After many investigations, countless flights from the UK to the USA, and many emergency meetings between all three parties involved, little to no progress had been made. Until one fateful day.
Lotus cars were under immense pressure to find a solution. They were, after all, the engine designers.
On one icy winter morning, as another meeting began in the US, the Lotus engineers could hear a Corvette engine screaming in pain, close to self-destruction.
They discovered one of the GM employees whose job was to move cars from the parking storage lot to the shipping lot did not like sitting in a cold automobile. So they proceeded to rev the engine to its max rpm or redline it to quickly warm the engine and the auto’s interior. But unfortunately, the engine oil had no chance to provide proper lubrication when cold, and especially since these were brand new engines, the damage was immense.
New engines need to be gently driven for the first few thousand miles to assist in helping the various components bed in properly.
Coincidence and luck
It was pure luck that Lotus and GM managers discovered the issue. It’s a great example of how one single simple action or an untrained employee can almost destroy a company’s reputation. And its also a great example of how diagramming and Root Cause Analysis could have helped. But unfortunately, in this case, they opted for endless meetings, which did not work.
Problem-solving, it’s all about the big picture and looking for knock-on effects, action, and reactions.
If you eliminate the impossible, whatever remains, however improbable, must be the truth
- Sir Arthur Conan Doyle - Sherlock Holmes: The Sign of the Four
There are several takeaways from this Corvette story
Firstly, employee education is vital regardless of the task, and diagramming can immensely help training and staff onboarding. The most straightforward misunderstanding can have enormous consequences.
Secondly, the use of problem-solving methodology and diagramming in problem-solving is critical. Don’t leave it to chance. In this Corvette story, the following all had to happen.
- The meeting had to be on that date and time as that car was being moved.
- A window was opened to air the meeting room on that winter’s day.
- That employee had to be working right then during the meeting.
- The car had to have been parked in the correct location.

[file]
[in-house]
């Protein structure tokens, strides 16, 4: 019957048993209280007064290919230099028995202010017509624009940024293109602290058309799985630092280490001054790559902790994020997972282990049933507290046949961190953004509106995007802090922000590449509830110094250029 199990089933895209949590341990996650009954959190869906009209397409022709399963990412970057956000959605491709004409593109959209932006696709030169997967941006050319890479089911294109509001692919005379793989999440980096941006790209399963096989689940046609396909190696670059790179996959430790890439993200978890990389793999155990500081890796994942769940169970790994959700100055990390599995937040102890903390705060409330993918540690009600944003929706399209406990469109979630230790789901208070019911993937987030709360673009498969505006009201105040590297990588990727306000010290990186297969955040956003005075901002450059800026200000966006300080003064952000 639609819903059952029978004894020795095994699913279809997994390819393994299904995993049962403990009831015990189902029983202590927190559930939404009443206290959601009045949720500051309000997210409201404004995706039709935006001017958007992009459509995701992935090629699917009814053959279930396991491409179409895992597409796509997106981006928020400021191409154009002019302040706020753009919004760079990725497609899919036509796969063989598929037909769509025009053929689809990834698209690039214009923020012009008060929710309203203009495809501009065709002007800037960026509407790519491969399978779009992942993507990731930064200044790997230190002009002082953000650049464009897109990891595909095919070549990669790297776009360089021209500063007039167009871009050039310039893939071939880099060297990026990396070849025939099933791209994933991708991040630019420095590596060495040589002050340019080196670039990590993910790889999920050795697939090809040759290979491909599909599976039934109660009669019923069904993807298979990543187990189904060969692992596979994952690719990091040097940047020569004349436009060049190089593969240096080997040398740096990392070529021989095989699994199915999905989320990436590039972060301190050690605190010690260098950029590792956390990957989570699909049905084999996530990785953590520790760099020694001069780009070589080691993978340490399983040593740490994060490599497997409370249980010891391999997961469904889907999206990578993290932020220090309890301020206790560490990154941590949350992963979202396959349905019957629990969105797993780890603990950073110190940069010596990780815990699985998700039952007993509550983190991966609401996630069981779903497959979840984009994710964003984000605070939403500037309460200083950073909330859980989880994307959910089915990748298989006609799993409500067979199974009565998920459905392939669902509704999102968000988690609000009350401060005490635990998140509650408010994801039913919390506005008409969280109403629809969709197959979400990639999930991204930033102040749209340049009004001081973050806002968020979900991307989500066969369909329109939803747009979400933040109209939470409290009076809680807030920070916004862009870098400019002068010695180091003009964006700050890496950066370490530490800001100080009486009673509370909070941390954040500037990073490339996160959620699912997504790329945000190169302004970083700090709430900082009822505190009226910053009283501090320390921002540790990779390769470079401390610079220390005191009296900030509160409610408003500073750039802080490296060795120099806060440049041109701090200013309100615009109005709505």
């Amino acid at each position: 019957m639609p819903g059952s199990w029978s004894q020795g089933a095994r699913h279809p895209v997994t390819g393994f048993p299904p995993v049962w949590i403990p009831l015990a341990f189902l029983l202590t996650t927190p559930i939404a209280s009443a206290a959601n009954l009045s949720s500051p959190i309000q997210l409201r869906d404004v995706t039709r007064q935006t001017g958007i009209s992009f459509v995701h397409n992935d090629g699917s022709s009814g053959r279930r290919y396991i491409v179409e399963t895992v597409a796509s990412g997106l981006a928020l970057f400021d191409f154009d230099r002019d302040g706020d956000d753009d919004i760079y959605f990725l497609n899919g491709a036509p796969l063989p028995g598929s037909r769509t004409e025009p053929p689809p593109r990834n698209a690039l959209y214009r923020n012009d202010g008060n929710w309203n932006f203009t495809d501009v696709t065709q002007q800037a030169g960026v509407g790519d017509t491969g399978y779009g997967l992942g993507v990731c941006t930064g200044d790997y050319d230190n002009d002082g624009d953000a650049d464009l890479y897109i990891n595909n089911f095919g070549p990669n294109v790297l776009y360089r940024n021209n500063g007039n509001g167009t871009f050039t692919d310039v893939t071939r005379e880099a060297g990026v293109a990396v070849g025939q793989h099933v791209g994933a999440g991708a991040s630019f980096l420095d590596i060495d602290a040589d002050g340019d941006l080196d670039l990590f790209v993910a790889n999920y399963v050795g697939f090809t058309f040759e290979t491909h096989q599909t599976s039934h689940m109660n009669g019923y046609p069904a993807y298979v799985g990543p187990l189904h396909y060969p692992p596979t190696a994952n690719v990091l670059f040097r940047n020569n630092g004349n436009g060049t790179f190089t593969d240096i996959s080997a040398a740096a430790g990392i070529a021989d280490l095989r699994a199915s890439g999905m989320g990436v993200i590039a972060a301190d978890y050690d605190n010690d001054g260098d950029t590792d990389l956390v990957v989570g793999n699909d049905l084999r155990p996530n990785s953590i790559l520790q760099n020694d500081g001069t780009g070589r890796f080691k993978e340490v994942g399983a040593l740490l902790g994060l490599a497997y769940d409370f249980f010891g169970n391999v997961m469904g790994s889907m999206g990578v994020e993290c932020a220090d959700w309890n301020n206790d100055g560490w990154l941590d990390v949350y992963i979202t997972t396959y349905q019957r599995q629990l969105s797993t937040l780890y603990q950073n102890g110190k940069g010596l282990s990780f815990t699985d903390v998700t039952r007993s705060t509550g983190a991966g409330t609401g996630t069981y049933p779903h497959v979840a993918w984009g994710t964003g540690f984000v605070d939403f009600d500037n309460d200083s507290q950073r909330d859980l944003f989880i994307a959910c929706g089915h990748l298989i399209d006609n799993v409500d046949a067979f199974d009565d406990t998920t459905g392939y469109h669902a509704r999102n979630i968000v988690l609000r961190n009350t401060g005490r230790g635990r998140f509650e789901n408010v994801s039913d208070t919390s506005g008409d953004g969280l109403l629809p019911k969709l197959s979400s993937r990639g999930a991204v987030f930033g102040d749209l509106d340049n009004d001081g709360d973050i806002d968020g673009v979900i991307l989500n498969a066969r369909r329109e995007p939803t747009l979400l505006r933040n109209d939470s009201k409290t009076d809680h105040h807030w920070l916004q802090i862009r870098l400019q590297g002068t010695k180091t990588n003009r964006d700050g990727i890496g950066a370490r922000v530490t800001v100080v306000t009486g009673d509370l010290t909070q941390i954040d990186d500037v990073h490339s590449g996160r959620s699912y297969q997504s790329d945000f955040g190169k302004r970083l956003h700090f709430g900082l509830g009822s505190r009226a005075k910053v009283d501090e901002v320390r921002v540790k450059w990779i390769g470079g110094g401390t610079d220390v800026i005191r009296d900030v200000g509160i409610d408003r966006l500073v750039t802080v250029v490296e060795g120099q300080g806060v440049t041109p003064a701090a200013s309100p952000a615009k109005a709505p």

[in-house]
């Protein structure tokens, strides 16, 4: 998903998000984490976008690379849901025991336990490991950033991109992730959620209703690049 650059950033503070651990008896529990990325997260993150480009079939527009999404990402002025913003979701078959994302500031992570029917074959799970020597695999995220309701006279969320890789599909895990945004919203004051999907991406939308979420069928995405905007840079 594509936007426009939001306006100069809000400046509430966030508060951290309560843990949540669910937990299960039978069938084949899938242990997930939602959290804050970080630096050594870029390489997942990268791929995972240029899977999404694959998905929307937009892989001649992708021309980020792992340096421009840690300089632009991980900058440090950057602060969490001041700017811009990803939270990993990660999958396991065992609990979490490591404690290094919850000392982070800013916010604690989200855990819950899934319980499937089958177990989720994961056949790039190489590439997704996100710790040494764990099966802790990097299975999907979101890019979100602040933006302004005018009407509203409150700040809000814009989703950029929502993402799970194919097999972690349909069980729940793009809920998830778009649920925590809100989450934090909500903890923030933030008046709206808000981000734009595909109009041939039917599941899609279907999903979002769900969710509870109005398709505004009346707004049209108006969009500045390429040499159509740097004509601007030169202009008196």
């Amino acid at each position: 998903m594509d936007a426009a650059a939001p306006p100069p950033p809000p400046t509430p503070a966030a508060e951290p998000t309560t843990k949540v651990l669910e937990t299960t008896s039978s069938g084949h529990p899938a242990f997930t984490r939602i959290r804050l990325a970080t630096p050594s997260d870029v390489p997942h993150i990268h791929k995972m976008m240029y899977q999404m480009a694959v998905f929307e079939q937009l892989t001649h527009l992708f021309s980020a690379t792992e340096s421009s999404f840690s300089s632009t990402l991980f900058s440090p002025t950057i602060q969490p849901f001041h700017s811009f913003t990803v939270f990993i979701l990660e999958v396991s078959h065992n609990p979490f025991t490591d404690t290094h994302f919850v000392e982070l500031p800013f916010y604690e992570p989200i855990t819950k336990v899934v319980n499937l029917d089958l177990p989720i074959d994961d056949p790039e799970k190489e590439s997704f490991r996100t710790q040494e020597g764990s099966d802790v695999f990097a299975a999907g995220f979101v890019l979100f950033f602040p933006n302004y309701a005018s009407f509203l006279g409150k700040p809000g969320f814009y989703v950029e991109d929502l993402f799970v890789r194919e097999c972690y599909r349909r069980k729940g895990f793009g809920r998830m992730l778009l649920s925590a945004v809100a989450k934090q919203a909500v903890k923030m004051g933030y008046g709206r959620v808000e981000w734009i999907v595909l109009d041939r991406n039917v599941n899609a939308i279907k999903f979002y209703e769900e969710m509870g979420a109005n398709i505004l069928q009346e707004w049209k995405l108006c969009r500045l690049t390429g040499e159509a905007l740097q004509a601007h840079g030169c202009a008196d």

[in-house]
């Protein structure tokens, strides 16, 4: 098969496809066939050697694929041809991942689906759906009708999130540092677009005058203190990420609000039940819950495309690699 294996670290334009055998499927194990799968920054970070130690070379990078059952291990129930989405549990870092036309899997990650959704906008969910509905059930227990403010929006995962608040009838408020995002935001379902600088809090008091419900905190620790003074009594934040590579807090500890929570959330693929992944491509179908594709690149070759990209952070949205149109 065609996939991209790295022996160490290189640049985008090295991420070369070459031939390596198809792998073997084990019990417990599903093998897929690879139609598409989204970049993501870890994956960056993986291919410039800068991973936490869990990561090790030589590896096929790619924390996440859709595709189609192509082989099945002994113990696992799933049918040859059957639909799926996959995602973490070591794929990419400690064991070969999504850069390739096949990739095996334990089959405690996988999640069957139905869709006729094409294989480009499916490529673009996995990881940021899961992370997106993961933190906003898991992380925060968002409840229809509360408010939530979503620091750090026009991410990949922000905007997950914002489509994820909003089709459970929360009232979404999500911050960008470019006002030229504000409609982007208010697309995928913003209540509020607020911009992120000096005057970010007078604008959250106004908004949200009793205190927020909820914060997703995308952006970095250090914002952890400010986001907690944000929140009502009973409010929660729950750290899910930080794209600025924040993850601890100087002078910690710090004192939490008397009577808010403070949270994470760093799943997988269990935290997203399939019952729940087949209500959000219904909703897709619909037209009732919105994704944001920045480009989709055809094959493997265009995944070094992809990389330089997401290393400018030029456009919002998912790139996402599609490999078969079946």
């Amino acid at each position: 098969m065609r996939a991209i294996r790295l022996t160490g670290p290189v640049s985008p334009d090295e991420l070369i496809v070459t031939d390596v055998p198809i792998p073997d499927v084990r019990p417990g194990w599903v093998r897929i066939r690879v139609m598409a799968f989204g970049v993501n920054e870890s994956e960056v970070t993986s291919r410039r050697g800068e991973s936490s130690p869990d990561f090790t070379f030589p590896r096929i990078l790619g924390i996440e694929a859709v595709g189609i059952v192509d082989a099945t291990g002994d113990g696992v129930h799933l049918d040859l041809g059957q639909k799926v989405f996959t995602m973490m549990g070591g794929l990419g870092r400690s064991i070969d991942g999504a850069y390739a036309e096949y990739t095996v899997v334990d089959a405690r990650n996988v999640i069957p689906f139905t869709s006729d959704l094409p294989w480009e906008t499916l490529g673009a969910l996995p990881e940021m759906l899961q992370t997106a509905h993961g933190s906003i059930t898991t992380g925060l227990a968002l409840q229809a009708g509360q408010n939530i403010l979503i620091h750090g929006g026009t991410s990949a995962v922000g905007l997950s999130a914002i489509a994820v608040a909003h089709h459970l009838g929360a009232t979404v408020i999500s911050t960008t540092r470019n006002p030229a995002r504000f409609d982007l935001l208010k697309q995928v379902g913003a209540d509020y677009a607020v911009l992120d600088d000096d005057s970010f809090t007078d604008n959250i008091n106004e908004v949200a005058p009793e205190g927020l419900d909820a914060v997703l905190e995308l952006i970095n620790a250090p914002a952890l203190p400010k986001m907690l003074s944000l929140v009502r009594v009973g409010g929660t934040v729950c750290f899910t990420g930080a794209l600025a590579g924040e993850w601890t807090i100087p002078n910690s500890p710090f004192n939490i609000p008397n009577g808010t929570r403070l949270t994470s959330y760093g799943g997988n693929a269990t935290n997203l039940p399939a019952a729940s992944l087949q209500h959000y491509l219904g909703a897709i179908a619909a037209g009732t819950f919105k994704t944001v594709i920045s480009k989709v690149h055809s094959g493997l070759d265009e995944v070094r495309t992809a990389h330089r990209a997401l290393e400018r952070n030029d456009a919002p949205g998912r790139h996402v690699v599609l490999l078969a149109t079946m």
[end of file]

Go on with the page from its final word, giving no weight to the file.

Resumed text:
- The manufacturing plant had to be unusually quiet when this incident happened.
Had anyone one of these random criteria not been met, then perhaps Lotus and GM may not have found the issue in time, and the worst-case scenario would have been the demise of the Corvette. Being short on money, GM was looking for savings and badly needed a win.
The legend reborn
Ultimately, the C4 ZR1 Corvette was a stunning automobile. Once this issue was addressed (staff training), it went on to break several world records, and bearing in mind it was a mass-produced car makes this all the more remarkable.
It was the rebirth of this American icon. Even today, owners of modern Corvettes look back fondly at the 180 mph auto that even had an element of stealth (avoiding radar speed traps) built into its design. It was a rocket ship that could see off the best of its European competition.
Today’s GM has gone from strength to strength. The latest Corvette, the C8, is an incredibly desirable auto even in Europe, offering superb performance, build quality, styling, and practicality.
The 1990’s C4 ZR1, when launched, caused many late-night meetings in Munich, Stuttgart, and Ingolstadt, Germany. It re-cemented the Corvette’s reputation, and today is responsible for the latest C8, but it could have ended so very differently.
You may have the most wonderful piece of code or project, but errors still keep cropping up, and your team is stumped.
It’s time to employ other analysis methods.
Visualization works. There are tried and tested solutions involving diagrams to solve problems. It’s human nature to just think, “we can quickly solve this in a meeting,” but that is sometimes not the case. Specific methodologies are required, which usually involve a visual representation.
draw.io is more than just a diagramming tool; it’s an essential work tool.